The word “destiny” means “an appointed end.” We all plan for the future. You probably know what you are going to do tomorrow. Perhaps you’ve got some goals in mind for next year or for the next 5 years or the next 10 years. Maybe you’ve got some career goals in mind that you hope to accomplish someday. But no matter how well you plan, you can never be sure what will happen in the future.
God knows our destiny
God’s plan for you is so certain that we may call it a destiny. Paul calls it an “appointment.” Here are three statements to ponder:
God knows where you came from.
God knows where you are right now.
God knows where you will end up.
What is the destiny of the saved?

1. Not to wrath

If you know Jesus, you are not destined for the terrible destruction associated with the coming Day of the Lord. We can go further and say if you have trusted Christ as your Savior, you are not destined for eternal hell. There is such a place, and some people will go there, but that is not your destiny if you know Christ.

2. To receive salvation

The phrase means “full deliverance.” We are not appointed to wrath but to “full deliverance.” Who will do this for us? Verse 9 gives us the answer: “Our Lord Jesus Christ.” Why would he do this? Verse 10 answers that: “He died for us.” That’s the substitutionary atonement of Christ. He died in my place on the cross, bearing my sin, taking my shame. That’s the only basis for the assurance of salvation: the knowledge that Jesus Christ died on the cross for you and for me.
Our destiny is deliverance!
Let me sum up the message of this passage in just four simple words: Our Destiny is Deliverance. If you know Jesus Christ, you are completely delivered from the wrath of God—now and in the future.
Are you ready for Christ to return? Are you ready to meet him today? What if he were to return in the next 24 hours, would you be ready or would you be ashamed to see him?
Maybe you don’t even know how to answer those questions. Paul tells us the answer in this passage:
Your Identity Determines Your Destiny
Think of the words Paul uses in this passage:
Light and darkness
Sleeping and waking
Night and day
Us and them
Wrath and Salvation
Your choice is ruin or rescue, destruction or deliverance!
All that man has built will crumble when Christ returns
The unbelieving world will not escape. All that man has built crumbles when Christ returns. If you don’t know Jesus, you have a date with judgment. Your future is wrath, judgment, and tribulation. And you will not escape!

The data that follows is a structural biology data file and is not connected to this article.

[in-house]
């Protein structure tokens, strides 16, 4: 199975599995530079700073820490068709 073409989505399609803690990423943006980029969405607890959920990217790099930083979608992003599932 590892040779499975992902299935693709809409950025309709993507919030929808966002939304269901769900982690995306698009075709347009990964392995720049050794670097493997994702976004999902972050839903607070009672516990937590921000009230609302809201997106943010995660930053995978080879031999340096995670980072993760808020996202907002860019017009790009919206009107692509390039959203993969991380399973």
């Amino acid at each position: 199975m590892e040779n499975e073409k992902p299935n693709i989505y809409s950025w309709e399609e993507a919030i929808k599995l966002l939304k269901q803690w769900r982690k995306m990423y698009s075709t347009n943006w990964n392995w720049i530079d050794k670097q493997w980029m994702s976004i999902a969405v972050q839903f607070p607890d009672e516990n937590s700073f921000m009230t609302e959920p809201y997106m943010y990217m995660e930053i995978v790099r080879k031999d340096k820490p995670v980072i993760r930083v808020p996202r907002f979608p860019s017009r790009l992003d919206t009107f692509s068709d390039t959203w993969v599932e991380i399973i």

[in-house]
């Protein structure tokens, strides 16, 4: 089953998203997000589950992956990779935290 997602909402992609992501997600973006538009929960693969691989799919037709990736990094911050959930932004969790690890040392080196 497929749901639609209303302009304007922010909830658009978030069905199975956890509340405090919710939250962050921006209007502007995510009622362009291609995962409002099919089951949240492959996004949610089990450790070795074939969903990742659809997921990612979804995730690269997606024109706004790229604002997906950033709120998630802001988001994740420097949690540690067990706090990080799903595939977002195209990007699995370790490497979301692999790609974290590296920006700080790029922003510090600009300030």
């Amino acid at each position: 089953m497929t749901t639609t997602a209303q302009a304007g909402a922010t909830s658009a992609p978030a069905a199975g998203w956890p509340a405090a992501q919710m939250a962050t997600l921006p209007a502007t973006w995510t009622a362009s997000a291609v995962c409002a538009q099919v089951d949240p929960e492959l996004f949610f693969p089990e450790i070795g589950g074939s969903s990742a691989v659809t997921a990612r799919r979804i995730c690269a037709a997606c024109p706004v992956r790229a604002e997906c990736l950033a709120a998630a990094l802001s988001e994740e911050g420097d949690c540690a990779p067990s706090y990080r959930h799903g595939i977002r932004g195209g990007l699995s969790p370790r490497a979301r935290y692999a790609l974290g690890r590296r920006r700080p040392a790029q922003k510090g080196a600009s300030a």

Are You Ready?

Jesus is coming. Are you ready?
He may come today. Are you ready?
God’s Word tells you the truth. There is no reason to be unprepared. If Jesus comes today and you aren’t ready to meet him, you will have only yourself to blame.
How can you escape the terrible wrath to come? Our text tells us the answer: It is through Jesus who died for us. You must transfer your trust to him. Open your heart to him. Ask him to forgive your sins. Believe that he died for you and rose from the dead. Crown him as the King of your life and the Lord of your heart.
Would you be ready to meet Jesus today?
If Jesus were to come today . . . and he may . . . would you be ready?
I read the story of a businessman who took his young son with him when he went to work. When they got to the building where he worked, the father told his son to stay by the door and soon he would return for him. But he got busy, the hours passed, and somehow he forgot what he had said. He ended up going out a different door than the one he had entered.  When he got home, his wife asked him about their son. Worried and fearful, he hurried back and found his son where he had left him. He was tired, cold, hungry and scared, but he was waiting just as he had been told to do. When he saw his father, he smiled and said, “I knew you would come. You said you would.”
Fear not, child of God
It’s been 2000 years, and some of God’s children feel tired and hungry. We wonder why Jesus hasn’t come back yet. Perhaps he has forgotten us. Perhaps he made other plans. It’s been a long time from our point of view, but he’s only been gone for two days from heaven’s perspective (cf. 2 Peter 3:8). He said he would come back—and he will.
Fear not, child of God.
Keep believing.
He hasn’t forgotten you.
Soon Christ will return for his own.
Maybe today!
With this hope we lay our loved ones to rest in the sacred soil of death. With this hope we rise each morning, look to the eastern sky and say, “Maybe today.”
Christian, do you know what time it is?
The clock is ticking for all of us!
It's later than it's ever been.
It’s time to put off the deeds of darkness.
It’s time to put on the armor of light.
It's time to take Jesus with you everywhere you go.
It's time to get serious about your faith.
It's time to stop sleepwalking through life.
Look! Do you see the first rays of dawn? The night is almost over, the sun is rising. Jesus is coming soon.

Get ready!

Have patience, child of God. Your Savior is on the way.
Take hope, defeated Christian. The Lord is at hand.
Be encouraged, suffering saint. The trumpet will soon sound.
Jesus is coming again.
Ponder this final thought. If Jesus comes back before the sun goes down, what will happen to you? All eternity hangs on your answer to that simple question.

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Ray Pritchard

RAY PRITCHARD